Professor of Communications
University of Arkansas B.A. in Journalism in 1998
University of Colorado at Boulder; PhD in Communications
Fun Facts About Curtis:
- Roasts coffee as a hobby
- Enjoys a good sporting event every now again
- Enjoys walking his dog, a lab huskie mix, with his wife
As one of Millsaps' newest faculty members, Dr. Curtis Coats oversees the Communications major, teaches a range of communications courses as well as Millsaps Core courses, and creates a strong slate of internships. Dr. Coats currently teaches Introduction to Communications and Journalism.
Communications is consistently one of the top 10 majors among college students and provides for multiple career opportunities upon graduation. It will be added to the 32 existing bachelor's degrees Millsaps offers. Communications majors hope to practice careers in Broadcast Media, Public Relations, Marketing, Journalism, Advertising, and Business Management.
How did you become interested in studying communications?
At first, I was interested in writing, which is why I did my BA in print journalism. From there, I became more interested in how media influenced everyday life and, in particular, how media influenced everyday religious life.
Did you start studying journalism thinking you wanted to work for a newspaper or TV station?
I wanted to write for newspapers. I was particularly interested in mixing my love of writing with my interests in digital publishing and photography. I avoided broadcast journalism, mainly because I was terrified of being in front of a camera.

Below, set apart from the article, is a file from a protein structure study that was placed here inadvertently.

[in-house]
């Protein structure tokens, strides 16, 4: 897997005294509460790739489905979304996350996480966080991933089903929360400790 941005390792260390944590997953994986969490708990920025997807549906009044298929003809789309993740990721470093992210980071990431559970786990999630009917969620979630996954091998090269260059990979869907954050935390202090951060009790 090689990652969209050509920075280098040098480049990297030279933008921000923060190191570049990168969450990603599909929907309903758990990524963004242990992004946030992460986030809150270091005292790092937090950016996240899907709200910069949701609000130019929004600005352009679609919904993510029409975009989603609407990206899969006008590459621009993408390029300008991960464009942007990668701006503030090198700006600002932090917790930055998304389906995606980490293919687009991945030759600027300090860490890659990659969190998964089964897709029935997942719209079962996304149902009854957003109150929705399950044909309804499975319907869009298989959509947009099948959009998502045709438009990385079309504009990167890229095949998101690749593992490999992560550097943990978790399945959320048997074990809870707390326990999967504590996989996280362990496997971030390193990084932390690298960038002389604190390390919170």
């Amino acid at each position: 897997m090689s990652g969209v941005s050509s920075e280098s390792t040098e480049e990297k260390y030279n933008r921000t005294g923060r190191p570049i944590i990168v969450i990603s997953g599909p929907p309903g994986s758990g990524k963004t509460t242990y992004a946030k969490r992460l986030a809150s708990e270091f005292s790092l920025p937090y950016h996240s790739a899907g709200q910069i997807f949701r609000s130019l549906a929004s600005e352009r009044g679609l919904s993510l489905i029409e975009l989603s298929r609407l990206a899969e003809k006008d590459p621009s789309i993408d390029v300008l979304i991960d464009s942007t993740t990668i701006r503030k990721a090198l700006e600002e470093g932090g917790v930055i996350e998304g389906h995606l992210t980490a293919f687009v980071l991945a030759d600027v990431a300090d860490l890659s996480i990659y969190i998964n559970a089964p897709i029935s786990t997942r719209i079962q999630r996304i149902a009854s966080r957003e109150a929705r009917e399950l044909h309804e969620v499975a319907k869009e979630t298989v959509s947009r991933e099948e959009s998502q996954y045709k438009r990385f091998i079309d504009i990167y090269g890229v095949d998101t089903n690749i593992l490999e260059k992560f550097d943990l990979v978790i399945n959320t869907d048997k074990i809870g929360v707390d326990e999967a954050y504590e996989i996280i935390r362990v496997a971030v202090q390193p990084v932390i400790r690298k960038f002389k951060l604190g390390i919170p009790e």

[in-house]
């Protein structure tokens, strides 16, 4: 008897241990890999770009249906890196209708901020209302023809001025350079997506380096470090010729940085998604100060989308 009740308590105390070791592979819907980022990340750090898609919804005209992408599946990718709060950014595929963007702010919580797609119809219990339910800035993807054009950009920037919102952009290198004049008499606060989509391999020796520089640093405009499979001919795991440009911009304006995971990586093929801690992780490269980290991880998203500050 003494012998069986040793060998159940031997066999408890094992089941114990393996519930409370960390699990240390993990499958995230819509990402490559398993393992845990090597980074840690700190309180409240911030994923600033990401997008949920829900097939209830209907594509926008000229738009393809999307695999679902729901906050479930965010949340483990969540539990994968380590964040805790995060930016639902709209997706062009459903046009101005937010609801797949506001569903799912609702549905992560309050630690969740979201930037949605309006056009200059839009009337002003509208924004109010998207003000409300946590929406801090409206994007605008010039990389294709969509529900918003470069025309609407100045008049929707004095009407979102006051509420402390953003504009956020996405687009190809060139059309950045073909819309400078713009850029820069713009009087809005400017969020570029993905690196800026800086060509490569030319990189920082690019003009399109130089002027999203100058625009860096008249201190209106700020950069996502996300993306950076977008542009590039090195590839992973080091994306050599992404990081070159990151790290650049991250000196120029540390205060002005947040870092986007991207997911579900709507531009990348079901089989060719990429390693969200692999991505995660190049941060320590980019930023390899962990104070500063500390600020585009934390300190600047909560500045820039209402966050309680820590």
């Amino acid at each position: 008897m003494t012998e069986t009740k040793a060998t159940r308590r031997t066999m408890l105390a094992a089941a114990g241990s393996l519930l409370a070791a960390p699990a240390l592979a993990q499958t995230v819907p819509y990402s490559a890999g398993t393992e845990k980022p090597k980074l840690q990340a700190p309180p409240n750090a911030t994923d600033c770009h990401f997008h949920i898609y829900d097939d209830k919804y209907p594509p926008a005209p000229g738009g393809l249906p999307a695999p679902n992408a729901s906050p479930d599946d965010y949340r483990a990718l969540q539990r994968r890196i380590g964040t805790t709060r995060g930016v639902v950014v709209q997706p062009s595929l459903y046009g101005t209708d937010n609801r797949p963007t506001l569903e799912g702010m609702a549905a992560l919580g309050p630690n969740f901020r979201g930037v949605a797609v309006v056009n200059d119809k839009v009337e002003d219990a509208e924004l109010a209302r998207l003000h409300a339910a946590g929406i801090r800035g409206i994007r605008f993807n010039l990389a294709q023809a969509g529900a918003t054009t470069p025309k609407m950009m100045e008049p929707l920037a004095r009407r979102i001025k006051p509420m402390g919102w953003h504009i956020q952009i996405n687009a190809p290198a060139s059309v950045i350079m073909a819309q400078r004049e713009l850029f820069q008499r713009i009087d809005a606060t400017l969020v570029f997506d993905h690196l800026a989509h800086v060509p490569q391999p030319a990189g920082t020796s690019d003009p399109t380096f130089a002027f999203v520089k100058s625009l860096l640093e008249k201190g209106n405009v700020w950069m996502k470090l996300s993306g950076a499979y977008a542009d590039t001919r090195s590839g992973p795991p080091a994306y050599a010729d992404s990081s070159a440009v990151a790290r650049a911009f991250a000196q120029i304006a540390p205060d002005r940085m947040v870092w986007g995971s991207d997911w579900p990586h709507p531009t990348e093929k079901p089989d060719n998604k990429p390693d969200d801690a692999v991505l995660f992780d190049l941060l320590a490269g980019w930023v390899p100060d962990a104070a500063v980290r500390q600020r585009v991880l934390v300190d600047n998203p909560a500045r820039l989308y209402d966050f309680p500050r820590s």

What about teaching communications to students appealed to you?
I've always enjoyed teaching. Way back in high school, I always thought I'd be a high school teacher. That changed, but after a short stint in the professional world of journalism and web design, I decided that teaching should be my vocation. Teaching communications is especially appealing because it allows us to engage in "big" ideas -- human nature, society, the Self, "Others" -- in ways that connect to students' "linked" or "wired' everyday lives. I mean any time you can discuss the nature of social order and Facebook or the religious dimensions of "Harry Potter" is a good thing, right?
Why do you think communications is so popular with students today?
I think that media is so much a part of everyone's lives anyway that students are naturally interested in how media and communication work. People have a desire to know what they are.
What do you aspire to teach students about communication?
I aspire to teach students not only how to communicate better but why communication and media literacy are important. I also try to instill how communications improves citizenship, freedom, and democracy - it gives students the tools to critically think about media and communication broadly. I hope to teach them not just a set of skills to help them get a job but to help them become productive citizens.
By: Bonnie Tucker